As our friends to the south get their dinner tables ready for American thanksgiving – many of them are also getting ready to head to the stores bright and early.
The pushing and shoving for bargains on Black Friday has become as much a part of Thanksgiving as turkey and stuffing.
But are Canadians heading south in search of deals?
Celiah Dale: “Usually there’s such a long line to get across to the states, it’s just not worth waiting in line and I’m pretty impatient.”
Evan Kummer: “It’s become a tradition so much in the states that we’ve kind of adopted it. So most places generally have a Black Friday sale anyways.”
Local business owners tend to agree.
Michael Tenenhouse: “With the exchange on the dollar being, you know 25-30 percent I’d be surprised if anyone shops in the states and saves any money.”
Michael Tenenhouse owns A-One clothing in downtown Kingston. He will be cutting prices to get a piece of the Black Friday frenzy.
But not all of his downtown colleagues will be.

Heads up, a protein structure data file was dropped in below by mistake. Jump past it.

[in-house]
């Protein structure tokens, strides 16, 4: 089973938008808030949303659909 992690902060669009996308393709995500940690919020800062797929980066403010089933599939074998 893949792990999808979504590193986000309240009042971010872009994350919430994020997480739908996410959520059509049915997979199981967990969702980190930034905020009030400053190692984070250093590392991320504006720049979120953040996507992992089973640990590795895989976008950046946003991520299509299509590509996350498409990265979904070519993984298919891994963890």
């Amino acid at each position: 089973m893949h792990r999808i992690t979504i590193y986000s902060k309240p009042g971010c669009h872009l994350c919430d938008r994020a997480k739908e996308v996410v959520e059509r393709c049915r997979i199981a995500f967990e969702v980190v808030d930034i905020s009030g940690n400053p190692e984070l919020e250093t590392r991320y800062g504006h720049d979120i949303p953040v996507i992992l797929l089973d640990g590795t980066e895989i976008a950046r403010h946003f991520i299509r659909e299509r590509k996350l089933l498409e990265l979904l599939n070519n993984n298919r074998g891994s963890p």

Justine Scala: “We really haven’t found that it’s worth it. We feel that people are focused on the really huge deals at the box stores and electronic stores. For us, we can’t compete on price on those particular items.”
Instead – Many downtown merchants have begun a tradition of their own, taking place the next Friday December. 2nd.
‘Shop After Dark’ sees most shops open much later – with holiday themed activities taking place up and down princess street.
Justine Scala: “It worked extremely well last year. It was a blockbuster evening for us. It was really fun and there was a very festive feeling downtown.”
And it’s a great way to support local businesses.
Hannah Gray: “I think that’s really important. I’d much prefer to shop downtown than at Walmart of across the border.”
As for some of the local chain stores, they plan to open bright and early Friday morning to welcome shoppers with some deep discounts.